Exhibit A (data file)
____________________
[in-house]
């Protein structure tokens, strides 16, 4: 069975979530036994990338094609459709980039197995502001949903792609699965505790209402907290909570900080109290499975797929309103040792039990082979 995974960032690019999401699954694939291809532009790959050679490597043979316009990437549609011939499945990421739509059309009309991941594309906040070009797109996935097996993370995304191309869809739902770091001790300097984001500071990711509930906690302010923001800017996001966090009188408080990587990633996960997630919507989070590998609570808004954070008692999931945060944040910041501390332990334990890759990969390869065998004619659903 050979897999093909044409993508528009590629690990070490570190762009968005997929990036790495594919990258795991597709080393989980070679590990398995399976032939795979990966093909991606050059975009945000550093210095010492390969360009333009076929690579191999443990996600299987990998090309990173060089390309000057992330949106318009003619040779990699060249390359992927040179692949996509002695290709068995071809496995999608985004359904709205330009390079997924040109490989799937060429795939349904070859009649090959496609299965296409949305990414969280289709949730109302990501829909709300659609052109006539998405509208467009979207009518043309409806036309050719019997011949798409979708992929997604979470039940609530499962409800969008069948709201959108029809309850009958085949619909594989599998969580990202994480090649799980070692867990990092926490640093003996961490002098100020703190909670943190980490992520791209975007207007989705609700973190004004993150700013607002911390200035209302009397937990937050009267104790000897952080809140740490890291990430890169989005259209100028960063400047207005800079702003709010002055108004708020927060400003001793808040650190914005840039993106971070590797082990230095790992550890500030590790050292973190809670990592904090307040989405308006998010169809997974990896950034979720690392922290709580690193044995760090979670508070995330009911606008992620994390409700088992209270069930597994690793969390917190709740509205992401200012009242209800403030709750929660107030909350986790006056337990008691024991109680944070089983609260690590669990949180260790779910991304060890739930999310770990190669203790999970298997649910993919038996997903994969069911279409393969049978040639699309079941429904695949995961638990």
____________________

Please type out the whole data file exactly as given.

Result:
[in-house]
């Protein structure tokens, strides 16, 4: 069975979530036994990338094609459709980039197995502001949903792609699965505790209402907290909570900080109290499975797929309103040792039990082979 995974960032690019999401699954694939291809532009790959050679490597043979316009990437549609011939499945990421739509059309009309991941594309906040070009797109996935097996993370995304191309869809739902770091001790300097984001500071990711509930906690302010923001800017996001966090009188408080990587990633996960997630919507989070590998609570808004954070008692999931945060944040910041501390332990334990890759990969390869065998004619659903 050979897999093909044409993508528009590629690990070490570190762009968005997929990036790495594919990258795991597709080393989980070679590990398995399976032939795979990966093909991606050059975009945000550093210095010492390969360009333009076929690579191999443990996600299987990998090309990173060089390309000057992330949106318009003619040779990699060249390359992927040179692949996509002695290709068995071809496995999608985004359904709205330009390079997924040109490989799937060429795939349904070859009649090959496609299965296409949305990414969280289709949730109302990501829909709300659609052109006539998405509208467009979207009518043309409806036309050719019997011949798409979708992929997604979470039940609530499962409800969008069948709201959108029809309850009958085949619909594989599998969580990202994480090649799980070692867990990092926490640093003996961490002098100020703190909670943190980490992520791209975007207007989705609700973190004004993150700013607002911390200035209302009397937990937050009267104790000897952080809140740490890291990430890169989005259209100028960063400047207005800079702003709010002055108004708020927060400003001793808040650190914005840039993106971070590797082990230095790992550890500030590790050292973190809670990592904090307040989405308006998010169809997974990896950034979720690392922290709580690193044995760090979670508070995330009911606008992620994390409700088992209270069930597994690793969390917190709740509205992401200012009242209800403030709750929660107030909350986790006056337990008691024991109680944070089983609260690590669990949180260790779910991304060890739930999310770990190669203790999970298997649910993919038996997903994969069911279409393969049978040639699309079941429904695949995961638990």